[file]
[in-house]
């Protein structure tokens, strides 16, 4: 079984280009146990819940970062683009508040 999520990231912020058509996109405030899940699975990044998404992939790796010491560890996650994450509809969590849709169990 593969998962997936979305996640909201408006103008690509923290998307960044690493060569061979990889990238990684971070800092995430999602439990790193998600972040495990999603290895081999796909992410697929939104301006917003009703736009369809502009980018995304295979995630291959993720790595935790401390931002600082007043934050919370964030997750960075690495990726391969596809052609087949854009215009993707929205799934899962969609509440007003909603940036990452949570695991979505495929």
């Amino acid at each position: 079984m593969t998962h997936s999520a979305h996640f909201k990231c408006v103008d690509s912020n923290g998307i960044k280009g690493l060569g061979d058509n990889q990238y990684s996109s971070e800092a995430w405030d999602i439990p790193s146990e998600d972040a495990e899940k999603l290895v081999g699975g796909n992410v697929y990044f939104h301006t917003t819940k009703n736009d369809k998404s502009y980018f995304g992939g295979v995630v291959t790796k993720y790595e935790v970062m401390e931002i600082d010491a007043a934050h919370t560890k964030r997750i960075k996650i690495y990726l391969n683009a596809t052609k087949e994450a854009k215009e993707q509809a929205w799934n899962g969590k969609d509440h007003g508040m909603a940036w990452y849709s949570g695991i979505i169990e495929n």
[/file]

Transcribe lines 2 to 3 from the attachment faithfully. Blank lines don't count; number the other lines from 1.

């Protein structure tokens, strides 16, 4: 079984280009146990819940970062683009508040 999520990231912020058509996109405030899940699975990044998404992939790796010491560890996650994450509809969590849709169990 593969998962997936979305996640909201408006103008690509923290998307960044690493060569061979990889990238990684971070800092995430999602439990790193998600972040495990999603290895081999796909992410697929939104301006917003009703736009369809502009980018995304295979995630291959993720790595935790401390931002600082007043934050919370964030997750960075690495990726391969596809052609087949854009215009993707929205799934899962969609509440007003909603940036990452949570695991979505495929």
């Amino acid at each position: 079984m593969t998962h997936s999520a979305h996640f909201k990231c408006v103008d690509s912020n923290g998307i960044k280009g690493l060569g061979d058509n990889q990238y990684s996109s971070e800092a995430w405030d999602i439990p790193s146990e998600d972040a495990e899940k999603l290895v081999g699975g796909n992410v697929y990044f939104h301006t917003t819940k009703n736009d369809k998404s502009y980018f995304g992939g295979v995630v291959t790796k993720y790595e935790v970062m401390e931002i600082d010491a007043a934050h919370t560890k964030r997750i960075k996650i690495y990726l391969n683009a596809t052609k087949e994450a854009k215009e993707q509809a929205w799934n899962g969590k969609d509440h007003g508040m909603a940036w990452y849709s949570g695991i979505i169990e495929n």